Conflict Resolution and the Changing Face of War
Libya, Egypt and Syria are among the latest countries to face conflict in the Middle East, a region where Andrea Lopez’s research on peacekeeping and counterinsurgency could easily apply. An associate professor of political science at Susquehanna, Lopez first became interested in these topics while pursuing her doctorate degree at the University of Michigan.
As her research progressed, Lopez found that peacekeeping operations (PKO) and counterinsurgency (COIN) share the goal of developing stable governments that can maintain control of the state without foreign involvement. “Peacekeepers and counterinsurgents would like to withdraw without the state falling back into war,” says Lopez.
Although their ultimate goal is the same, PKOs and COIN use very different approaches to achieve that end. For instance, counterinsurgency involves people who are often biased toward one side or the other in a conflict, while peacekeepers must remain impartial.
“The key here is that while COIN and PKOs function very differently— for example, COIN is far more focused on war fighting and engaging in offensive operations against rebels—there are lessons that can be taken from both about the balance between violence and governance and the limits of each,” Lopez says.
Both efforts must balance the need to deter and, if need be, defeat rebels with the need to build a legitimate government— one that provides the goods and services the population needs, and has widespread public involvement in selecting the government and maintaining its accountability.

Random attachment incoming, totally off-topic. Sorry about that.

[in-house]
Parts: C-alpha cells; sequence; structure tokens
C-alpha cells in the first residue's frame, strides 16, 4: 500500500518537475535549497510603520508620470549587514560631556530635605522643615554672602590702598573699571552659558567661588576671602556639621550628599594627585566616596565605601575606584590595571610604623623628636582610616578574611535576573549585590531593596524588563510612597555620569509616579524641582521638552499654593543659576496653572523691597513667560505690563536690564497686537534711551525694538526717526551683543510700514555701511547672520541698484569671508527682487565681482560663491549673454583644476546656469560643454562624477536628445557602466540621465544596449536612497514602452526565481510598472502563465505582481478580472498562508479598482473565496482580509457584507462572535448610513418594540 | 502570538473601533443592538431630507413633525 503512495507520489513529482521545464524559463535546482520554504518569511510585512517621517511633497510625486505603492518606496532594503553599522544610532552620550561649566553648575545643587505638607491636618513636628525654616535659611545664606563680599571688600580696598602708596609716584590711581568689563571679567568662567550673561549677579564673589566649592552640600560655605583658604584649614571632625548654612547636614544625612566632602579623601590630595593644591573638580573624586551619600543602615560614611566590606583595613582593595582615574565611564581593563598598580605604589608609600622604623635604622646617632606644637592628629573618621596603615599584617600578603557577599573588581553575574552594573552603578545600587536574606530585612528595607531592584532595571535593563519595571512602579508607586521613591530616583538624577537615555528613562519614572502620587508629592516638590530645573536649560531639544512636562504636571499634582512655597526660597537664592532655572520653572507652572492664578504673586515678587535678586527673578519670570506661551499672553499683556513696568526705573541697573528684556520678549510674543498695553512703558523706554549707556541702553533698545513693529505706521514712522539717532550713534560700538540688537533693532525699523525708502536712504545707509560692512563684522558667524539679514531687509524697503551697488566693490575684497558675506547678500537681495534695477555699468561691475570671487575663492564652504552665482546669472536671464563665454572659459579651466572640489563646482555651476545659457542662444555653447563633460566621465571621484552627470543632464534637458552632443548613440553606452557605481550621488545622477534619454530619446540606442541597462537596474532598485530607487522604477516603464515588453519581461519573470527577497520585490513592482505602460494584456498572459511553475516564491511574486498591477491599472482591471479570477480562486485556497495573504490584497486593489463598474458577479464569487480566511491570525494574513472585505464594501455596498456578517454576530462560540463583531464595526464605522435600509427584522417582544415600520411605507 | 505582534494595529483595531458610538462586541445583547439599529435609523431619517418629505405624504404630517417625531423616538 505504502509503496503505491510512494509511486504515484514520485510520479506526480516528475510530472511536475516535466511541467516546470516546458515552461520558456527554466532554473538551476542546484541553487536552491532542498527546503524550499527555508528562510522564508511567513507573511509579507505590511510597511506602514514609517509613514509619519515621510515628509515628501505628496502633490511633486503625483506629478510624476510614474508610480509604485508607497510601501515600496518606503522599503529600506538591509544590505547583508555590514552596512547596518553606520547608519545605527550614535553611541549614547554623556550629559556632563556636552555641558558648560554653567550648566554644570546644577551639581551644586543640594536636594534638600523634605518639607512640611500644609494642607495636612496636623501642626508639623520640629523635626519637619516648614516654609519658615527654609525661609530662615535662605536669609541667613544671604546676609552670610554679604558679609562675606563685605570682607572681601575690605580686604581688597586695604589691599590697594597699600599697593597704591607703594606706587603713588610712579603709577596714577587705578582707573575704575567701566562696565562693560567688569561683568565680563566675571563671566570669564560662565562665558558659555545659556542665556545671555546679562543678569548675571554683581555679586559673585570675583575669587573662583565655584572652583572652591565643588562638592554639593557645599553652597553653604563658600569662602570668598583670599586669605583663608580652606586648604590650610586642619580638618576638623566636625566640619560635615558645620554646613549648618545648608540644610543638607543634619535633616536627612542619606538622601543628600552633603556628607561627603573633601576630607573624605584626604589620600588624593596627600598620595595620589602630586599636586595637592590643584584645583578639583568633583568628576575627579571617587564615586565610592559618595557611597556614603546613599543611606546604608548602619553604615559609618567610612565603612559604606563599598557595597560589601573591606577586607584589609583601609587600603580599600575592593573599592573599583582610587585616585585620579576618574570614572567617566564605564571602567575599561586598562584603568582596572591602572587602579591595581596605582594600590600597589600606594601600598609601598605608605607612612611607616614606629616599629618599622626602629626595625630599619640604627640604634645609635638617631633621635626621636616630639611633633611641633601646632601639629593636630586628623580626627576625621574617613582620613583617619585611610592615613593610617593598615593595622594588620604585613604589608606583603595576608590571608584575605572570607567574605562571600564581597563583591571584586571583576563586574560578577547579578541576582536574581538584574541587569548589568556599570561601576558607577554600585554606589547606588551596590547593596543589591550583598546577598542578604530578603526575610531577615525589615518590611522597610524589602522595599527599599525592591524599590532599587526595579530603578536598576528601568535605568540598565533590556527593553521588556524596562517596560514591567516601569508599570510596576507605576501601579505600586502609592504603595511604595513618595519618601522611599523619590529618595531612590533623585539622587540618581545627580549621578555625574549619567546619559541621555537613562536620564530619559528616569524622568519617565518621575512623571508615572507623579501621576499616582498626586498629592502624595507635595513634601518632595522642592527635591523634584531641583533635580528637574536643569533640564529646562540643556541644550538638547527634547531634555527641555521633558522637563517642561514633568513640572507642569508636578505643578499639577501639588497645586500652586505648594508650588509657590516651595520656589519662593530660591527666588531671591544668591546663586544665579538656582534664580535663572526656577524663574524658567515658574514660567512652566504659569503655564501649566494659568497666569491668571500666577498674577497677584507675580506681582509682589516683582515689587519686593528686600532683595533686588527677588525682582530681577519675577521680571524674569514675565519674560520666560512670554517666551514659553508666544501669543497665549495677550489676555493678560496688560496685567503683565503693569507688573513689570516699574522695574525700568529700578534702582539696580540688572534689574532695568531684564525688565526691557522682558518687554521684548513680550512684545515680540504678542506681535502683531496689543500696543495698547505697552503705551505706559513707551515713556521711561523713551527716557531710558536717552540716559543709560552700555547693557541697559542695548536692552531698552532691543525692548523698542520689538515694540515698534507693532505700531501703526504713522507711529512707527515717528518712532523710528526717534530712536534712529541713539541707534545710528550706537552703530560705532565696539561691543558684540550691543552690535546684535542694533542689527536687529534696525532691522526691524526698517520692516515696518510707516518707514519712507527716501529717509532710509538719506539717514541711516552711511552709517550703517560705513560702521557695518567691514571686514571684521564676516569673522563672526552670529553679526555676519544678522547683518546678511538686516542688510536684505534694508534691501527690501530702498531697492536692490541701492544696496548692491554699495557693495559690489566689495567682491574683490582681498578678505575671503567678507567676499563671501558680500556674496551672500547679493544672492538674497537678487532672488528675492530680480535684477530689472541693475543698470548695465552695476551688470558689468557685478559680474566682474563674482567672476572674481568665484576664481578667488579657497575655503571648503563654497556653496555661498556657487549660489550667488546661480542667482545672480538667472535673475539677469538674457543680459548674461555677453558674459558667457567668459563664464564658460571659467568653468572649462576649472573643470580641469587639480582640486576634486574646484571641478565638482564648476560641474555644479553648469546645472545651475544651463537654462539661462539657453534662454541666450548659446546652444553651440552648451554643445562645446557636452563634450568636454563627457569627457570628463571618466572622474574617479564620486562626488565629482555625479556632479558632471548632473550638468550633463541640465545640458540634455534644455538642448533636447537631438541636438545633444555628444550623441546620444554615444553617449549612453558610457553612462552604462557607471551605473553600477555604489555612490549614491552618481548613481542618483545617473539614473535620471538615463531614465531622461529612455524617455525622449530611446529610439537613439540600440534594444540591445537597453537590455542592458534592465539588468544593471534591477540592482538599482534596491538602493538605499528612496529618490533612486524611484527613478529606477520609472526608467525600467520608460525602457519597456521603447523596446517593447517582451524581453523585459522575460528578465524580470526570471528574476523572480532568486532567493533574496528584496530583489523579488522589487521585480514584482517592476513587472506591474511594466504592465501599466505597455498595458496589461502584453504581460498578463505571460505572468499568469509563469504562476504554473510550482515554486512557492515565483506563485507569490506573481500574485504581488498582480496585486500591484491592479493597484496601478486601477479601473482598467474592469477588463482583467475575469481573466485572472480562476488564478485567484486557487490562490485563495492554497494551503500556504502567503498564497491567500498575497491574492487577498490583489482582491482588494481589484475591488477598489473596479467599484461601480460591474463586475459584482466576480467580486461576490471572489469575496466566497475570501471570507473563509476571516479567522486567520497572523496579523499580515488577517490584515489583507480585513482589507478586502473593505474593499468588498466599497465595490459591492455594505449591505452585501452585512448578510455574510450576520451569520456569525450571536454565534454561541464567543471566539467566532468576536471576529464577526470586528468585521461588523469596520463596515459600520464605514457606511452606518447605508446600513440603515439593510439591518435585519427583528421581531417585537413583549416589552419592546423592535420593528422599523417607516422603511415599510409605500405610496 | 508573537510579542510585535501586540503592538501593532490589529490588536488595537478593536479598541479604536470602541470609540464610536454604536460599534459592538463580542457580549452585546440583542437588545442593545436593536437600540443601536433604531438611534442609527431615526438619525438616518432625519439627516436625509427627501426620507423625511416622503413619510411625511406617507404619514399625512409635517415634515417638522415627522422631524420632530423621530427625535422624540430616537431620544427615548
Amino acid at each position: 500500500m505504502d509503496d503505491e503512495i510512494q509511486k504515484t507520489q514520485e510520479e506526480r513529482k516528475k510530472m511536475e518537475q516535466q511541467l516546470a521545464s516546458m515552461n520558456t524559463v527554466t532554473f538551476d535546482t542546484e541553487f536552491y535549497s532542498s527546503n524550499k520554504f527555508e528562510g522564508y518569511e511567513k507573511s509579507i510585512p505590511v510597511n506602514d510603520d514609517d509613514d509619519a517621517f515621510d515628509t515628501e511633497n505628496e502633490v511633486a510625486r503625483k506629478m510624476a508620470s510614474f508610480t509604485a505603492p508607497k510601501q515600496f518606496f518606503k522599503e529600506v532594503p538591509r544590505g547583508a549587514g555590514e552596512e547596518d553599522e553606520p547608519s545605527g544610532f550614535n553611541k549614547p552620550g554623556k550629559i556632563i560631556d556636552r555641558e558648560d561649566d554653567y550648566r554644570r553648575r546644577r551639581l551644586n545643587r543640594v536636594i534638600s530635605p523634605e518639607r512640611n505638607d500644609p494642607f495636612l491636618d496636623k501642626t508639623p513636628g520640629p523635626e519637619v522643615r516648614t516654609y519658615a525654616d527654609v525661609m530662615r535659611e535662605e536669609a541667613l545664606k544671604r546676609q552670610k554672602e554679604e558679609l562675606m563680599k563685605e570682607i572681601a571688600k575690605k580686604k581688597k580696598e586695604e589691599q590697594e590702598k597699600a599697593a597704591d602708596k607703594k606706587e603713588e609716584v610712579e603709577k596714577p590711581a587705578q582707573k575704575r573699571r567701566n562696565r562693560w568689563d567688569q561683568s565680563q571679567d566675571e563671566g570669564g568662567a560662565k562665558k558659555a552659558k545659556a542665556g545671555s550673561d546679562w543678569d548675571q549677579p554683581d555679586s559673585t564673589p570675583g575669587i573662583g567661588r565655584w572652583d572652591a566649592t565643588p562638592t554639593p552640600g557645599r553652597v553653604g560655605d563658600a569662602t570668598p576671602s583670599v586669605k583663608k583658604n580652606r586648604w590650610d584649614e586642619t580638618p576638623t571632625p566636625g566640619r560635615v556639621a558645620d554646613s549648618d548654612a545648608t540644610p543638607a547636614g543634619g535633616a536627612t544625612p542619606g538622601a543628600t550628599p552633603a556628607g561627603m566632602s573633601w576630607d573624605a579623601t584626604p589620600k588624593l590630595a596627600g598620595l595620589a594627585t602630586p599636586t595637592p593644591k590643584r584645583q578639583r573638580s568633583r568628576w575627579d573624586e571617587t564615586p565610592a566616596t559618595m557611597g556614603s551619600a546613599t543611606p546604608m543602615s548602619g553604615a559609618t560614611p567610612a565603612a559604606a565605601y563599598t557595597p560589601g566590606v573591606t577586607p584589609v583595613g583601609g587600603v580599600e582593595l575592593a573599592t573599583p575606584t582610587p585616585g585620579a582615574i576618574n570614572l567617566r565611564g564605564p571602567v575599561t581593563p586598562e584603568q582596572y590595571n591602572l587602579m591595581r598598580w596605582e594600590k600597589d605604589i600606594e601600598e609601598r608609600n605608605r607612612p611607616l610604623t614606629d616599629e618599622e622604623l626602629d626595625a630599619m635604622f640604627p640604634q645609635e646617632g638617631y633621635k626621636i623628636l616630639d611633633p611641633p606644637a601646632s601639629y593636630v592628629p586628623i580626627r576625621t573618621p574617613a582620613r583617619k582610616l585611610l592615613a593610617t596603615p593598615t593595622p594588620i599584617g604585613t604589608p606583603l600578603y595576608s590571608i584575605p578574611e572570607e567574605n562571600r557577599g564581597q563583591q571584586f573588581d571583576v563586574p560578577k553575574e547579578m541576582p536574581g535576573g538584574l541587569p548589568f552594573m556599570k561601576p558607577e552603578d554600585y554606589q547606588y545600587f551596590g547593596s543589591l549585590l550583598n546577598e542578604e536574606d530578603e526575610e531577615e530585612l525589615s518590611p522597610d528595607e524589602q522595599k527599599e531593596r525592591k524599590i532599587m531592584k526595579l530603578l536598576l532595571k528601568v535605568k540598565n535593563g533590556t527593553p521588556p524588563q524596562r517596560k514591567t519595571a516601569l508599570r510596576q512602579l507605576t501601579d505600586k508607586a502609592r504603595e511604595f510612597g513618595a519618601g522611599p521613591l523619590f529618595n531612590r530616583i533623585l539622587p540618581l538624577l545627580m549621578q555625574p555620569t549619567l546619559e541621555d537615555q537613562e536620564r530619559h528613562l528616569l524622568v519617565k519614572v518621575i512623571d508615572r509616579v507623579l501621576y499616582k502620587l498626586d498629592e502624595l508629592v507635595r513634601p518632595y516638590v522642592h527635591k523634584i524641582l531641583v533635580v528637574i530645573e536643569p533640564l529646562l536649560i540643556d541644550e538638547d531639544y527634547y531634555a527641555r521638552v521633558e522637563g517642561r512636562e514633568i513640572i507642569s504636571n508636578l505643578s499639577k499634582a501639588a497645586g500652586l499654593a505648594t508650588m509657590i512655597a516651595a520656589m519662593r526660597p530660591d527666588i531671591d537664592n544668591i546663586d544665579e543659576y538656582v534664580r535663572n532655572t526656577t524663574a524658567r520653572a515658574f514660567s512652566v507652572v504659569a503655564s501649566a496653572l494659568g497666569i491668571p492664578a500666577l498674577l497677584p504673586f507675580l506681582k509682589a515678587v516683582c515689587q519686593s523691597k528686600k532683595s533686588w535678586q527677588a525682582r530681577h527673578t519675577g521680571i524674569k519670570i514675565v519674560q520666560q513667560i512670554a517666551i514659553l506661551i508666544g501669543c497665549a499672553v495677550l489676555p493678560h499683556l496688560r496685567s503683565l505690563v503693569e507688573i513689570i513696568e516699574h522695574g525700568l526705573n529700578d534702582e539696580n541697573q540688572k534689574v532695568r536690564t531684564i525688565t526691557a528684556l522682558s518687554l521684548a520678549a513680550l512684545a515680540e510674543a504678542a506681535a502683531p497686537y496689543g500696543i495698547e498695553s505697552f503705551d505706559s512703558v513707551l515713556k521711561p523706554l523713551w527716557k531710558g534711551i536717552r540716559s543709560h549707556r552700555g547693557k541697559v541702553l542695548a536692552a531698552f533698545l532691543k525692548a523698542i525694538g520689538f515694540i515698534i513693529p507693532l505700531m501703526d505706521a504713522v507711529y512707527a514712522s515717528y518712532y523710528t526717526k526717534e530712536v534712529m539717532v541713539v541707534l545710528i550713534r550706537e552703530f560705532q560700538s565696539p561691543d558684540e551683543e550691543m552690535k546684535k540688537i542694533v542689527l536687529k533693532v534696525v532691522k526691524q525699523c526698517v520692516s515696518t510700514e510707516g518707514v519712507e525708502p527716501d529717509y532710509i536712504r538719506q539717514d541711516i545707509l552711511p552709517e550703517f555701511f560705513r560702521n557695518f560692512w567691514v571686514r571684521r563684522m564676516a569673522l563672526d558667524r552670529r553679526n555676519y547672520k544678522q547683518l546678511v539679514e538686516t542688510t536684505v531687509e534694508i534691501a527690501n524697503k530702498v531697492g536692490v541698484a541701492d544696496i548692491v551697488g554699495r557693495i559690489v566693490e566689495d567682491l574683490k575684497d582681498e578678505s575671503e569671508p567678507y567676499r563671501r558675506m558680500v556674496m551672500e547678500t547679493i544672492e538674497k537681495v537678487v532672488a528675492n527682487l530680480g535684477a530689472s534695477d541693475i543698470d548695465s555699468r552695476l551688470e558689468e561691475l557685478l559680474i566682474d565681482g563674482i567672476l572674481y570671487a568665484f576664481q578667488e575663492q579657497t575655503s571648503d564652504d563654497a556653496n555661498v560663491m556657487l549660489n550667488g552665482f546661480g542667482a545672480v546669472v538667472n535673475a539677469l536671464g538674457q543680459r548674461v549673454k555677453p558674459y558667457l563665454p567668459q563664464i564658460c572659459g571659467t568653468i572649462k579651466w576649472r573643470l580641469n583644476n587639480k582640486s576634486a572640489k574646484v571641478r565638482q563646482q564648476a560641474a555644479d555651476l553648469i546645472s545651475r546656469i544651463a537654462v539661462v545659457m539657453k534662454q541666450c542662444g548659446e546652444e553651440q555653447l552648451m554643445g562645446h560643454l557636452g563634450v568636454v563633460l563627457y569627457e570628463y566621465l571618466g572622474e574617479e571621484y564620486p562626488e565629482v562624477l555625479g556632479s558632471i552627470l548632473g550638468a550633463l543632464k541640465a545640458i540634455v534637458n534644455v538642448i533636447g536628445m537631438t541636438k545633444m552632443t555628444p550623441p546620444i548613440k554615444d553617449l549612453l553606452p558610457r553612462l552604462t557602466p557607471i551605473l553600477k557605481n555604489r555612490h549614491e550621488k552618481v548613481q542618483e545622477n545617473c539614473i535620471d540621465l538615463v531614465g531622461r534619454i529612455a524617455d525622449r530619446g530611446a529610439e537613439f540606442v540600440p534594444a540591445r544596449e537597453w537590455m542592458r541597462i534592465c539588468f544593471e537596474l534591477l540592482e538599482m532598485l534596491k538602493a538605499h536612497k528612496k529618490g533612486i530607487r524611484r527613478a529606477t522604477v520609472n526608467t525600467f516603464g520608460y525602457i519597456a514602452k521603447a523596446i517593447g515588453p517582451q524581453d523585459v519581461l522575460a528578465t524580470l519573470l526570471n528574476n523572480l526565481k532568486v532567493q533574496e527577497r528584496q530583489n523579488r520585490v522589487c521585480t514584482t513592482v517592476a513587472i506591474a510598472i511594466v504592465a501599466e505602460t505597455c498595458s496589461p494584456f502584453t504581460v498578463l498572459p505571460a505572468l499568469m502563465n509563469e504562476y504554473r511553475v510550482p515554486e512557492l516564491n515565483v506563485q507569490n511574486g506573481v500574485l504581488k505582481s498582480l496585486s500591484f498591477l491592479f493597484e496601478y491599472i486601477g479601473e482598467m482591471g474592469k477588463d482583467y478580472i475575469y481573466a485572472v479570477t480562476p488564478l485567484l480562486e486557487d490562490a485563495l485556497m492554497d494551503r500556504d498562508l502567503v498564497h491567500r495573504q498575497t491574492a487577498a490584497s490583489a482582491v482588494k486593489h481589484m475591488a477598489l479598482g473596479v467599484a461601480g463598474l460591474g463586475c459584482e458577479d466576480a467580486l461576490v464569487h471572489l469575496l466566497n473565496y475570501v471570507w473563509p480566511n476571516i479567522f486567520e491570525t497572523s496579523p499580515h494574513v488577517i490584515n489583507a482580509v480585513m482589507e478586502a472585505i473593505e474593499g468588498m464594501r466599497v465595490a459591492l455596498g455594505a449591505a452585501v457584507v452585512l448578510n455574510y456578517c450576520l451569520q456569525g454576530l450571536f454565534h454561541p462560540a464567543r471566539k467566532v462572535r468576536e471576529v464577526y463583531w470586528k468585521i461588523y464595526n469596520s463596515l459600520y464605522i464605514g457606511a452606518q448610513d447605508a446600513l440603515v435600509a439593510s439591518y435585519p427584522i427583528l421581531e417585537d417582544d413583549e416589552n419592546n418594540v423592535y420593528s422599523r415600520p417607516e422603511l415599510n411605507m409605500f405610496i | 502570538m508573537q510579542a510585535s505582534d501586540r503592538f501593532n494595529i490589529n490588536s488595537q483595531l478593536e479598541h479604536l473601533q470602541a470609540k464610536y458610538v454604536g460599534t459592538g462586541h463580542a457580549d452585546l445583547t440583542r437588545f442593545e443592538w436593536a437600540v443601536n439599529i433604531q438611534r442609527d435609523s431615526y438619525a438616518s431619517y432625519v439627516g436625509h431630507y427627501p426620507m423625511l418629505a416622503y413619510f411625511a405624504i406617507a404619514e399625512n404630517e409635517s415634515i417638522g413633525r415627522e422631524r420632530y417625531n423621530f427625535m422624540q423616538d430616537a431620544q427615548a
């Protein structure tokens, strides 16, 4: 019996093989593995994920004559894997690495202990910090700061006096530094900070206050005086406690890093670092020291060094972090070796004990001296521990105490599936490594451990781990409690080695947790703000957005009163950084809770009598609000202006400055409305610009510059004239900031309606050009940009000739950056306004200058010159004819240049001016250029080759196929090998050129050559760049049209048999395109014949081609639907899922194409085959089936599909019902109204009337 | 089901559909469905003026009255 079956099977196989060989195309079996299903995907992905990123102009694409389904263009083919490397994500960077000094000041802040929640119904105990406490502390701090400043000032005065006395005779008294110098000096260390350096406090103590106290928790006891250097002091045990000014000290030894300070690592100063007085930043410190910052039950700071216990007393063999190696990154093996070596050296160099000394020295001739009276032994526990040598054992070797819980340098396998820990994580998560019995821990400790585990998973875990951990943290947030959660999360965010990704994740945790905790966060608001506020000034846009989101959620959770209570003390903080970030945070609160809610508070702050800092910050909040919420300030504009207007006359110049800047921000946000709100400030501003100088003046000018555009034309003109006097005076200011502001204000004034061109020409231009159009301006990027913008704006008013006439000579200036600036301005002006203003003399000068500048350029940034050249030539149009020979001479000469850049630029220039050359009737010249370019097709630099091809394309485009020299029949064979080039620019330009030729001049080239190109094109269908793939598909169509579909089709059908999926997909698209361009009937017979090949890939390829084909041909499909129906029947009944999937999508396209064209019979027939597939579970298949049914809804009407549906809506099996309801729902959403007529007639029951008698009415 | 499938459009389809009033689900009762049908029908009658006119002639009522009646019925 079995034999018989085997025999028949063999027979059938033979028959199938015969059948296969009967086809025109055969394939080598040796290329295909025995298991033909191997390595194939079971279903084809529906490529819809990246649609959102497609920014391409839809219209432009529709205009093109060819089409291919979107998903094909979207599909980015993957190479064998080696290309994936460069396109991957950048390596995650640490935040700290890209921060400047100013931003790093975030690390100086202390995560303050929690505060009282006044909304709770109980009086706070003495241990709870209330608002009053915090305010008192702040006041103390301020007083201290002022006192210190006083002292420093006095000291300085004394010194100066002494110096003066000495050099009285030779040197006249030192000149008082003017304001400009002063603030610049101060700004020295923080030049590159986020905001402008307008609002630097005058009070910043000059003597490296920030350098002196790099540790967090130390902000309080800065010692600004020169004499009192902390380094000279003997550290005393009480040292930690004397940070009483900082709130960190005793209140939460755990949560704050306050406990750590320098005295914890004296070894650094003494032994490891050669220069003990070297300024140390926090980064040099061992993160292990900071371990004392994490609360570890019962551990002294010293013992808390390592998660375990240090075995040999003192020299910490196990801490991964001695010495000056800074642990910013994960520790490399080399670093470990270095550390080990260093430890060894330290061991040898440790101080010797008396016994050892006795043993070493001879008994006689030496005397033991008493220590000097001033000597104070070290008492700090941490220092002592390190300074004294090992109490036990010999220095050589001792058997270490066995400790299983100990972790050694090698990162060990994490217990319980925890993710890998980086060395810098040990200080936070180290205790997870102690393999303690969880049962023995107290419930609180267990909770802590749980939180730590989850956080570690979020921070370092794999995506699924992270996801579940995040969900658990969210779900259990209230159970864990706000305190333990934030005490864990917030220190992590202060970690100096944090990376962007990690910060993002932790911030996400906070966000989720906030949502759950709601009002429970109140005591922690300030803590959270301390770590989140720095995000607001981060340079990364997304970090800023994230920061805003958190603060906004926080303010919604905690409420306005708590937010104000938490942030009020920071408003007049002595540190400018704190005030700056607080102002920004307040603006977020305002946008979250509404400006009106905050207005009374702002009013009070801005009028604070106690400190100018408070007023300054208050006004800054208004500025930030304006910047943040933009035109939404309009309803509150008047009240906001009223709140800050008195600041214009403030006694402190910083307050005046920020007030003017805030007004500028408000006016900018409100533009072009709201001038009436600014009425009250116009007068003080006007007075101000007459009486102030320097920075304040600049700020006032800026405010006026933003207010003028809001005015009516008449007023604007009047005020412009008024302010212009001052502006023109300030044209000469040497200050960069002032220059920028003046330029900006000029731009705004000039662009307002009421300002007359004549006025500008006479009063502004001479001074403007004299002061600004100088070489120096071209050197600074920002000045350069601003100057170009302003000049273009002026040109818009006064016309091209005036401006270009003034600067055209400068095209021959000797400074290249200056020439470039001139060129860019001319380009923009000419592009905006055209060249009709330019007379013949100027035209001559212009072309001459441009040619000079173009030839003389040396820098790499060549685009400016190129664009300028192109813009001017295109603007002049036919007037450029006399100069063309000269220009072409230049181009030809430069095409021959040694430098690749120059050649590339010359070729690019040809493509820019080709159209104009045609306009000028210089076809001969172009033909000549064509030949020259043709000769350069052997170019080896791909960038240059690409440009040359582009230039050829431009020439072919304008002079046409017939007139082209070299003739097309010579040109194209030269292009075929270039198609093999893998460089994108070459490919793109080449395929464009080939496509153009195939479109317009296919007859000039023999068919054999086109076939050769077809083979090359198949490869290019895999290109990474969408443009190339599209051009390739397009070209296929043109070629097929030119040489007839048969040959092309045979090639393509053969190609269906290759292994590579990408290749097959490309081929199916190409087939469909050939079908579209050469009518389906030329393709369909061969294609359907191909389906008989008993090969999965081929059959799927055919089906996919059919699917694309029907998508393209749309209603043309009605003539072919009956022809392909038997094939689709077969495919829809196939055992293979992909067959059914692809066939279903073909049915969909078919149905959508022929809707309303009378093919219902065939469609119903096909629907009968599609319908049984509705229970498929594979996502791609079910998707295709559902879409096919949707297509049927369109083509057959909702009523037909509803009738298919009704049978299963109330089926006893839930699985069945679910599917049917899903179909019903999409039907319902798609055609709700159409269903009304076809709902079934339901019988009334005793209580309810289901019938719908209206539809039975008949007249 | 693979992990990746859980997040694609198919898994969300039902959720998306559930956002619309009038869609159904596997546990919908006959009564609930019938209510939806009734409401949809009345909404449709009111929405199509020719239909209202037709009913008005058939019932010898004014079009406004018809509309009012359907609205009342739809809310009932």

“A key limit is that foreign forces have only so much ability to control the local governments. The local government is really the one to decide whether it will engage in good governance or whether it will engage in practices that, in the end, will result in a weakening of legitimacy and undermine even the best efforts of COIN and PKO forces,” Lopez says.
Lopez uses a variety of sources for her research and enlists the help of student assistants like Taylor O’Connor ’16 to sift through reference material such as U.N. peacekeeping policies.
In addition to her continued study of peacekeeping and counterinsurgency, Lopez is investigating how wars have changed in recent history. Rather than two or more nations declaring war against each other, most modern wars began with turmoil between the government and its people, Lopez says.
“We are experiencing an age when violence is no longer due to the conflicting interests of nations,” O’Connor adds, “but rather the conflict between the wants and needs of the people and the confines of their governance.”
Contributing writers to the departments are Karen Jones, assistant director of media relations; Mikaela Klimovitz ’16 from Baltimore; Megan McDermott ’14 from Lewisberry, Pa.; Katie Meier, director of athletics communications; and Bethany Slear ’16 from Lewisburg, Pa.